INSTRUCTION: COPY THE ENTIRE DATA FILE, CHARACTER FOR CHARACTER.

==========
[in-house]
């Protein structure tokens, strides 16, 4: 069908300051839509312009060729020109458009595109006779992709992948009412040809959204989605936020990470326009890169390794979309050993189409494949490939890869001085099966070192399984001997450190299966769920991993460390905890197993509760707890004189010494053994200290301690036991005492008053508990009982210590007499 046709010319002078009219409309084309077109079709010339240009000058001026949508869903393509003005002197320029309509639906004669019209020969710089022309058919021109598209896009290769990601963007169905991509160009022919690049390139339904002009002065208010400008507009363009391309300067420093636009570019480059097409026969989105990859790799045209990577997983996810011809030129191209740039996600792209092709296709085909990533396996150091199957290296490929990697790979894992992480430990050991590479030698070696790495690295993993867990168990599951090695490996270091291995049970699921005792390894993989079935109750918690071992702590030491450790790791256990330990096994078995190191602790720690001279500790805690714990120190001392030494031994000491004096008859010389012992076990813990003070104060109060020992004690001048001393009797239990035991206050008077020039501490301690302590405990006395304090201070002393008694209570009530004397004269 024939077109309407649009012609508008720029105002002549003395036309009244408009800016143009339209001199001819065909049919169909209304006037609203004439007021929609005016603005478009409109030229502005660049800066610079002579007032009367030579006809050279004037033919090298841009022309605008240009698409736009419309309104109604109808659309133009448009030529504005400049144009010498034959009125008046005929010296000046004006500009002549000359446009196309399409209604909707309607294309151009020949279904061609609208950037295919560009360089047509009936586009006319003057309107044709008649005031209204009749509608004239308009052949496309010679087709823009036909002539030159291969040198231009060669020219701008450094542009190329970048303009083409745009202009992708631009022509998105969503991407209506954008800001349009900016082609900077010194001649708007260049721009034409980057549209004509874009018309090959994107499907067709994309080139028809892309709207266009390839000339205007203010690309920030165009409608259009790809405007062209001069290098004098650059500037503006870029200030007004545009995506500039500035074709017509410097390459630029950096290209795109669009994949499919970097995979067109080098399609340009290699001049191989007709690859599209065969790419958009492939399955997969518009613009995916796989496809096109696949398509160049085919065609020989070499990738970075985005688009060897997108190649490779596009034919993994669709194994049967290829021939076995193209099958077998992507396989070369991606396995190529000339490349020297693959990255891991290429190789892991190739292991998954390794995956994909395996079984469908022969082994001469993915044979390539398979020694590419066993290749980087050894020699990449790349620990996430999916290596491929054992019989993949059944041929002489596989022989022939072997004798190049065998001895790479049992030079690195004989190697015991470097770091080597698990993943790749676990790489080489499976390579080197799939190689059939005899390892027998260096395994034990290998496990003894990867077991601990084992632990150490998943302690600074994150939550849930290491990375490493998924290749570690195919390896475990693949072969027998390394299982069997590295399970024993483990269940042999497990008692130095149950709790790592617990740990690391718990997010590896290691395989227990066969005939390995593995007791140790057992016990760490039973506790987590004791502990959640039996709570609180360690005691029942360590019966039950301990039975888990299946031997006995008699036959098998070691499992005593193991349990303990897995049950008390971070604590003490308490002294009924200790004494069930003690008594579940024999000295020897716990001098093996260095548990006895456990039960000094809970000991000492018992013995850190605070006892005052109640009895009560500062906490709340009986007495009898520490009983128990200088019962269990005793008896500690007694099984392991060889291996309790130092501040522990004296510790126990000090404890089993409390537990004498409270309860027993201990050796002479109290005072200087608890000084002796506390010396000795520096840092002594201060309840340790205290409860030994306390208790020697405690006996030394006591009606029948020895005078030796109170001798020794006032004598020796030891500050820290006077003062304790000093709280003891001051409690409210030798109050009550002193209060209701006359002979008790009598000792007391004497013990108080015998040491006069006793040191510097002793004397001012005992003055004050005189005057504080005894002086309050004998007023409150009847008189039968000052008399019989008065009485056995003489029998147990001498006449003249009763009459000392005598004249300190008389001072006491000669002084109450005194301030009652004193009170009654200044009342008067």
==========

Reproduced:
[in-house]
């Protein structure tokens, strides 16, 4: 069908300051839509312009060729020109458009595109006779992709992948009412040809959204989605936020990470326009890169390794979309050993189409494949490939890869001085099966070192399984001997450190299966769920991993460390905890197993509760707890004189010494053994200290301690036991005492008053508990009982210590007499 046709010319002078009219409309084309077109079709010339240009000058001026949508869903393509003005002197320029309509639906004669019209020969710089022309058919021109598209896009290769990601963007169905991509160009022919690049390139339904002009002065208010400008507009363009391309300067420093636009570019480059097409026969989105990859790799045209990577997983996810011809030129191209740039996600792209092709296709085909990533396996150091199957290296490929990697790979894992992480430990050991590479030698070696790495690295993993867990168990599951090695490996270091291995049970699921005792390894993989079935109750918690071992702590030491450790790791256990330990096994078995190191602790720690001279500790805690714990120190001392030494031994000491004096008859010389012992076990813990003070104060109060020992004690001048001393009797239990035991206050008077020039501490301690302590405990006395304090201070002393008694209570009530004397004269 024939077109309407649009012609508008720029105002002549003395036309009244408009800016143009339209001199001819065909049919169909209304006037609203004439007021929609005016603005478009409109030229502005660049800066610079002579007032009367030579006809050279004037033919090298841009022309605008240009698409736009419309309104109604109808659309133009448009030529504005400049144009010498034959009125008046005929010296000046004006500009002549000359446009196309399409209604909707309607294309151009020949279904061609609208950037295919560009360089047509009936586009006319003057309107044709008649005031209204009749509608004239308009052949496309010679087709823009036909002539030159291969040198231009060669020219701008450094542009190329970048303009083409745009202009992708631009022509998105969503991407209506954008800001349009900016082609900077010194001649708007260049721009034409980057549209004509874009018309090959994107499907067709994309080139028809892309709207266009390839000339205007203010690309920030165009409608259009790809405007062209001069290098004098650059500037503006870029200030007004545009995506500039500035074709017509410097390459630029950096290209795109669009994949499919970097995979067109080098399609340009290699001049191989007709690859599209065969790419958009492939399955997969518009613009995916796989496809096109696949398509160049085919065609020989070499990738970075985005688009060897997108190649490779596009034919993994669709194994049967290829021939076995193209099958077998992507396989070369991606396995190529000339490349020297693959990255891991290429190789892991190739292991998954390794995956994909395996079984469908022969082994001469993915044979390539398979020694590419066993290749980087050894020699990449790349620990996430999916290596491929054992019989993949059944041929002489596989022989022939072997004798190049065998001895790479049992030079690195004989190697015991470097770091080597698990993943790749676990790489080489499976390579080197799939190689059939005899390892027998260096395994034990290998496990003894990867077991601990084992632990150490998943302690600074994150939550849930290491990375490493998924290749570690195919390896475990693949072969027998390394299982069997590295399970024993483990269940042999497990008692130095149950709790790592617990740990690391718990997010590896290691395989227990066969005939390995593995007791140790057992016990760490039973506790987590004791502990959640039996709570609180360690005691029942360590019966039950301990039975888990299946031997006995008699036959098998070691499992005593193991349990303990897995049950008390971070604590003490308490002294009924200790004494069930003690008594579940024999000295020897716990001098093996260095548990006895456990039960000094809970000991000492018992013995850190605070006892005052109640009895009560500062906490709340009986007495009898520490009983128990200088019962269990005793008896500690007694099984392991060889291996309790130092501040522990004296510790126990000090404890089993409390537990004498409270309860027993201990050796002479109290005072200087608890000084002796506390010396000795520096840092002594201060309840340790205290409860030994306390208790020697405690006996030394006591009606029948020895005078030796109170001798020794006032004598020796030891500050820290006077003062304790000093709280003891001051409690409210030798109050009550002193209060209701006359002979008790009598000792007391004497013990108080015998040491006069006793040191510097002793004397001012005992003055004050005189005057504080005894002086309050004998007023409150009847008189039968000052008399019989008065009485056995003489029998147990001498006449003249009763009459000392005598004249300190008389001072006491000669002084109450005194301030009652004193009170009654200044009342008067």